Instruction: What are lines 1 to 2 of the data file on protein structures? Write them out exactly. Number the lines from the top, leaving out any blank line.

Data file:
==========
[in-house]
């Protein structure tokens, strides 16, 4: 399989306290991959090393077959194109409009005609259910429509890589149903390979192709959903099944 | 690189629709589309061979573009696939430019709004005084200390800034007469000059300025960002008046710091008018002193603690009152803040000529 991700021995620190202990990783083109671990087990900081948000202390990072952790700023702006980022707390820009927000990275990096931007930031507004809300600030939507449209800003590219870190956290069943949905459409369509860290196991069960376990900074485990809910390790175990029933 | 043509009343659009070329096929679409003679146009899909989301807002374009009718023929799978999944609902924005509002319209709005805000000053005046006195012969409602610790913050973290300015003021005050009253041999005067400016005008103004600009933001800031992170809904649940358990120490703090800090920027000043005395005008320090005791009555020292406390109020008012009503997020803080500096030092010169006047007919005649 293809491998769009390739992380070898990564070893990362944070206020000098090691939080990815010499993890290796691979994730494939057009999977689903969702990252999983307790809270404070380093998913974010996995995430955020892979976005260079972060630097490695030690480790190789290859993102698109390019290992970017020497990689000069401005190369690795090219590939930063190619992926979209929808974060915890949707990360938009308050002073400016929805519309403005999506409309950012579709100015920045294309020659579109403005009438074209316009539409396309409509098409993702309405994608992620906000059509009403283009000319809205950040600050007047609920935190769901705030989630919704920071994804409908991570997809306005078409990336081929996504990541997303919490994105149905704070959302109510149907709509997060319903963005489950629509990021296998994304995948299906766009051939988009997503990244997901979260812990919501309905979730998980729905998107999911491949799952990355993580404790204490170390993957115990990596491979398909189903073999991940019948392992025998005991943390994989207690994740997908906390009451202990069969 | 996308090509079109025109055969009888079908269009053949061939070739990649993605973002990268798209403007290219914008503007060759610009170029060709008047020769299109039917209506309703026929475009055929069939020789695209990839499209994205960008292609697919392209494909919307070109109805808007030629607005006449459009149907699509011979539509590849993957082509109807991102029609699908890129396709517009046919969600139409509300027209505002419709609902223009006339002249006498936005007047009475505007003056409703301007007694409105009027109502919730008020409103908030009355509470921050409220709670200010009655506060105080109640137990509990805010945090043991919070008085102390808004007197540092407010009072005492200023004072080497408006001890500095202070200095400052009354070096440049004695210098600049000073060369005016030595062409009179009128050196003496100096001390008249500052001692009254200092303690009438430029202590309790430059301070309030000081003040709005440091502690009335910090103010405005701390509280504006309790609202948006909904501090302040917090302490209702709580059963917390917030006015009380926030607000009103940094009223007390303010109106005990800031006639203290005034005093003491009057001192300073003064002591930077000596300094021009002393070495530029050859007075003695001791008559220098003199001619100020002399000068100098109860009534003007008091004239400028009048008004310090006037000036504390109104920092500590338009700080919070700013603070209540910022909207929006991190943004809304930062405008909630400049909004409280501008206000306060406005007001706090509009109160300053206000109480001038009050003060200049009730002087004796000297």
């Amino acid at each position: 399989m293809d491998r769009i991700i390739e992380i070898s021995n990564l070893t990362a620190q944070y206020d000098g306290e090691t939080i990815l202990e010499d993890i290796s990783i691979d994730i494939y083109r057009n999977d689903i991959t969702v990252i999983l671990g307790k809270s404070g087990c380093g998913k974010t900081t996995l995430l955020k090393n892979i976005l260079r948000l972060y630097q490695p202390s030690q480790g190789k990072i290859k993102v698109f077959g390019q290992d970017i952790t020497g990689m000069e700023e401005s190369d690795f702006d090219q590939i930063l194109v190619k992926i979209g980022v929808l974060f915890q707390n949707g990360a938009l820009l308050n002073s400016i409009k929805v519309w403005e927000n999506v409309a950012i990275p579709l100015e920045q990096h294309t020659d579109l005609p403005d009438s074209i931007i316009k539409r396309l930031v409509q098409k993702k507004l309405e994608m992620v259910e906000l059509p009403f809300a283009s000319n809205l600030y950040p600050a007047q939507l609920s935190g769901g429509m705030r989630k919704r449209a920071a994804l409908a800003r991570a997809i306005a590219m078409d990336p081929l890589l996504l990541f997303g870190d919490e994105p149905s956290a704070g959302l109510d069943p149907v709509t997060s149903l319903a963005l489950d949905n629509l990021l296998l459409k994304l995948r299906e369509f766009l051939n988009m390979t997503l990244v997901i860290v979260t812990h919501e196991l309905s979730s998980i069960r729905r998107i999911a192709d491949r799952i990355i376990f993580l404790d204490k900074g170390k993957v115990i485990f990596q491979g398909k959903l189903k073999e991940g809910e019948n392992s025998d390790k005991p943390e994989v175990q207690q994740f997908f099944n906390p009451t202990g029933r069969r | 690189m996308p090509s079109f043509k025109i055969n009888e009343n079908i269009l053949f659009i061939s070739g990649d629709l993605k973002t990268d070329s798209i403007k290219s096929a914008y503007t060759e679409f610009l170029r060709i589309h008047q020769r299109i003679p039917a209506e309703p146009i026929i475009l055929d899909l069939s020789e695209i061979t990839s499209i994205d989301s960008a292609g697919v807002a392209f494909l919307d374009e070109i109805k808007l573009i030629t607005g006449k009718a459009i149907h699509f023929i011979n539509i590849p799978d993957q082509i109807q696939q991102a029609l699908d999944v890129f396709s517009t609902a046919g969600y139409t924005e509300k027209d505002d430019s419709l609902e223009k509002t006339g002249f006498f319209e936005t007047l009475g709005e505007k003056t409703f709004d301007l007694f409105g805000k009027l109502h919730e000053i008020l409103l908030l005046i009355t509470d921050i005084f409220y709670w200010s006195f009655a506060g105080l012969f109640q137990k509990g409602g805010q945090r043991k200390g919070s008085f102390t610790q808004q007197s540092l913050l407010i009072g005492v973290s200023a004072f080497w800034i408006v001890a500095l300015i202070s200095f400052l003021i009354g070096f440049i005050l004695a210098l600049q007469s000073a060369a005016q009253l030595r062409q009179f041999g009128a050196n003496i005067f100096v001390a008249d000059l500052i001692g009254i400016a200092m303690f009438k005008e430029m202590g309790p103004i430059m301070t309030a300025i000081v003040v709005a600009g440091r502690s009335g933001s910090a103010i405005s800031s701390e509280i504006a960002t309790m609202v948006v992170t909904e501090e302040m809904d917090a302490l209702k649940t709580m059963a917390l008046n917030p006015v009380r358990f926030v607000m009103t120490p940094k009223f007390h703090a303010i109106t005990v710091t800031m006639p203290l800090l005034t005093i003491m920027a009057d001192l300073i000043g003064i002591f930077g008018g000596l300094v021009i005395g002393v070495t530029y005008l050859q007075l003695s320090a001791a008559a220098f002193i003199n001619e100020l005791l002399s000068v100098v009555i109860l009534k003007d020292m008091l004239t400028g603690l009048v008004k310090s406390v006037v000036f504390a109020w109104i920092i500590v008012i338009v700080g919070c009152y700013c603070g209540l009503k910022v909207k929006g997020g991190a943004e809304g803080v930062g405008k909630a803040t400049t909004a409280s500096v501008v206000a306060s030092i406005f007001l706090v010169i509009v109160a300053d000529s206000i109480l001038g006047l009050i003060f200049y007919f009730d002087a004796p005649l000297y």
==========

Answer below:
[in-house]
């Protein structure tokens, strides 16, 4: 399989306290991959090393077959194109409009005609259910429509890589149903390979192709959903099944 | 690189629709589309061979573009696939430019709004005084200390800034007469000059300025960002008046710091008018002193603690009152803040000529 991700021995620190202990990783083109671990087990900081948000202390990072952790700023702006980022707390820009927000990275990096931007930031507004809300600030939507449209800003590219870190956290069943949905459409369509860290196991069960376990900074485990809910390790175990029933 | 043509009343659009070329096929679409003679146009899909989301807002374009009718023929799978999944609902924005509002319209709005805000000053005046006195012969409602610790913050973290300015003021005050009253041999005067400016005008103004600009933001800031992170809904649940358990120490703090800090920027000043005395005008320090005791009555020292406390109020008012009503997020803080500096030092010169006047007919005649 293809491998769009390739992380070898990564070893990362944070206020000098090691939080990815010499993890290796691979994730494939057009999977689903969702990252999983307790809270404070380093998913974010996995995430955020892979976005260079972060630097490695030690480790190789290859993102698109390019290992970017020497990689000069401005190369690795090219590939930063190619992926979209929808974060915890949707990360938009308050002073400016929805519309403005999506409309950012579709100015920045294309020659579109403005009438074209316009539409396309409509098409993702309405994608992620906000059509009403283009000319809205950040600050007047609920935190769901705030989630919704920071994804409908991570997809306005078409990336081929996504990541997303919490994105149905704070959302109510149907709509997060319903963005489950629509990021296998994304995948299906766009051939988009997503990244997901979260812990919501309905979730998980729905998107999911491949799952990355993580404790204490170390993957115990990596491979398909189903073999991940019948392992025998005991943390994989207690994740997908906390009451202990069969 | 996308090509079109025109055969009888079908269009053949061939070739990649993605973002990268798209403007290219914008503007060759610009170029060709008047020769299109039917209506309703026929475009055929069939020789695209990839499209994205960008292609697919392209494909919307070109109805808007030629607005006449459009149907699509011979539509590849993957082509109807991102029609699908890129396709517009046919969600139409509300027209505002419709609902223009006339002249006498936005007047009475505007003056409703301007007694409105009027109502919730008020409103908030009355509470921050409220709670200010009655506060105080109640137990509990805010945090043991919070008085102390808004007197540092407010009072005492200023004072080497408006001890500095202070200095400052009354070096440049004695210098600049000073060369005016030595062409009179009128050196003496100096001390008249500052001692009254200092303690009438430029202590309790430059301070309030000081003040709005440091502690009335910090103010405005701390509280504006309790609202948006909904501090302040917090302490209702709580059963917390917030006015009380926030607000009103940094009223007390303010109106005990800031006639203290005034005093003491009057001192300073003064002591930077000596300094021009002393070495530029050859007075003695001791008559220098003199001619100020002399000068100098109860009534003007008091004239400028009048008004310090006037000036504390109104920092500590338009700080919070700013603070209540910022909207929006991190943004809304930062405008909630400049909004409280501008206000306060406005007001706090509009109160300053206000109480001038009050003060200049009730002087004796000297």